Fall is the time to be buying and planting spring, summer and fall flowering bulbs. Bulbs are like an investment account that you forget about until you get that dividend check, and wow, what a great surprise! If you plant them in the right location, you can enjoy their annual show for years to come.
Not all the plants we commonly call bulbs are true bulbs. Cannas are rhizomes, gladiolus is a corm, dahlias are tuberous roots, and daylilies have fleshy roots. These all have underground roots, but a true bulb is any plant that stores its complete life cycle in an underground storage structure—roots, food stores, shoots and buds.
All of these are colorful bloomers. What is most important is to know if they are “tender” or “hardy.” Tender bulblike plants like dahlias are planted in the spring and dug up for storage before frost. Hardy bulbs like daffodils easily tolerate freezing temperatures and are planted in the fall. So what should you plant now? There are so many it’s hard to decide, but here’s a few that I know do well here because they thrive in my garden with little care.
These include crocus, starflowers, lily of the valley (a rhizome), hyacinths, tulips and daffodils. I’ve listed these by height, just so you consider garden placement.
Crocuses are so short they have to be placed up front or in large masses or they may get overlooked.
Starflowers (Ipheion uniflorum) are one of my favorites and behave perfectly in my garden although many say they can be invasive.
I have a collection of lily of the valley (Convallaria majalis) that I value because Isabella Cannon, former mayor of Raleigh and “little old lady in tennis shoes” gave them to me years ago. Summer snowflake (Leucojum aestivum) is a taller version of the lily of the valley and has green dots on each petal. It blooms after the snowdrops (Galanthus nivalis) that share some resemblance.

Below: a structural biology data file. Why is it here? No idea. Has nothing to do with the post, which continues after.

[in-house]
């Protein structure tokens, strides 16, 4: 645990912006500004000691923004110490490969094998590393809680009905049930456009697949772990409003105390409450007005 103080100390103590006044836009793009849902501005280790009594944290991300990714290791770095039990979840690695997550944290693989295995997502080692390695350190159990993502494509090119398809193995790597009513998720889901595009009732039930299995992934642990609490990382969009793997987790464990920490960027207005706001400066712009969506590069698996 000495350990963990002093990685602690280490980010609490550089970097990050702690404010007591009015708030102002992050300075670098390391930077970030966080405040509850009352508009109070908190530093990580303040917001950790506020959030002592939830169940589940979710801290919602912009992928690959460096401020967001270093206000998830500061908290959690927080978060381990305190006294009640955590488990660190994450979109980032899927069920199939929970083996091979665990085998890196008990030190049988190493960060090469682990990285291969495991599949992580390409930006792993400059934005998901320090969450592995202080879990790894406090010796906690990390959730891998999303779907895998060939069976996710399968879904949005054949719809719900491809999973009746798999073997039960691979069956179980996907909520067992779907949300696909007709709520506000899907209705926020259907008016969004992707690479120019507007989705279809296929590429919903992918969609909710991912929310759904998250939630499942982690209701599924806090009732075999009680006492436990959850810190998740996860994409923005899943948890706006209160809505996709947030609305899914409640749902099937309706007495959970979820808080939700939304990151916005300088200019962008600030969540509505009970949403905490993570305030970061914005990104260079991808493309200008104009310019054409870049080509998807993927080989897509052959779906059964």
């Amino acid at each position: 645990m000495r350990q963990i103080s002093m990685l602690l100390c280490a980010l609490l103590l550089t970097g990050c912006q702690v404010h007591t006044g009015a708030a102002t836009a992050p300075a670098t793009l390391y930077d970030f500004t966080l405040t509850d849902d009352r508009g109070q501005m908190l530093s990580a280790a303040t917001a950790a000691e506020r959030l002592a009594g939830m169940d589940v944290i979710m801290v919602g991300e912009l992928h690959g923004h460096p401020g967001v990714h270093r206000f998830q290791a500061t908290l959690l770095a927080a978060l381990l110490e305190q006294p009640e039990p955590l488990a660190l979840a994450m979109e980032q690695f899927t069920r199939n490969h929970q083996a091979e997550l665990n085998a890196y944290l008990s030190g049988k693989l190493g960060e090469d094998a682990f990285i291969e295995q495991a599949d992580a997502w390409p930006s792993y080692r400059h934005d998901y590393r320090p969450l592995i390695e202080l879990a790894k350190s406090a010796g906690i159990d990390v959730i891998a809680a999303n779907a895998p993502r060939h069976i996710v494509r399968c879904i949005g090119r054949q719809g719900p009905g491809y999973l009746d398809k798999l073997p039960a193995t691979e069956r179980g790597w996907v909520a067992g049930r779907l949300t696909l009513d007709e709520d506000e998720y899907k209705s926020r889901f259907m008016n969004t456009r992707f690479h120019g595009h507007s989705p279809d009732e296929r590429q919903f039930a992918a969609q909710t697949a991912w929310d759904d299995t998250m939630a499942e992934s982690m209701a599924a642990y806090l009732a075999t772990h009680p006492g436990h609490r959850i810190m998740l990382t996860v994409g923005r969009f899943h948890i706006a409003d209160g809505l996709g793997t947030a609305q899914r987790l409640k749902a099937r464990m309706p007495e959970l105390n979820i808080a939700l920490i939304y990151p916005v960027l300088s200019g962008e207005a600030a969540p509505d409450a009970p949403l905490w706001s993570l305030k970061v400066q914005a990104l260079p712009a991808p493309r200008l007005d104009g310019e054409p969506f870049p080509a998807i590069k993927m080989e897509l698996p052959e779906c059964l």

There are tiny grape hyacinths (Muscari armeniacum), fragrant common hyacinths (Hyacinthus orientalis), and Spanish bluebells (Hyacinthoides hispanica) that quite happily, maybe too happily, make themselves at home.
Tulips may not flourish here because of our heat (and they are a deer favorite), but I have had a number of them for several years and love the bright shout they give in spring.
I have several different colors of daffodils (the Narcissus genus includes daffodils, jonquils, and paperwhites, among others) ranging from intense yellow to off-white with a rose center.
Summer and Early Fall Bloomers
Plants include many in the Amaryllidacae family including crinums, Asiatic and oriental lilies, amaryllis (common and genus forms), and lycoris. It can be confusing combing through these choices, because they have some visual similarities and are often mislabeled. In general they grow very well here, loving full sun, tolerating dry spells, and producing glorious and huge flowers of all colors.
Lycoris squamigera, also known as Naked Lady or Surprise Lily, is one of my favorites, bursting through the ground in August with 2 to 3 inch spears, the spring foliage long dried and gone. Lycoris radiata is better known as the Spider Lily due to its spiky petals. Find the bulbs you like, make sure they are hardy in our area, and find suitable sunny spots around your garden. Purchase as many as you can manage, as they will make a stronger statement planted in groups.
The spring bloomers can be planted under deciduous trees since they need only early season sun. Prepare the soil well with lots of good compost and a soil test to determine lime (pH 6.0 to 6.5) and fertilizer needs. A small amount of fertilizer (1 teaspoon of a 10-10-10 per square foot) can be applied at planting and again when the foliage emerges.
A slate product like PermaTill can be mixed heavily in the soil around bulbs to thwart voles. Finally, do a simple map that lists what you planted and where so you don’t forget your underground bank account.
Jeana Myers, PhD, is the Horticulture Agent for Wake County. For gardening questions, contact the Extension Master Gardeners of Wake County at 919-250-1084 or email firstname.lastname@example.org.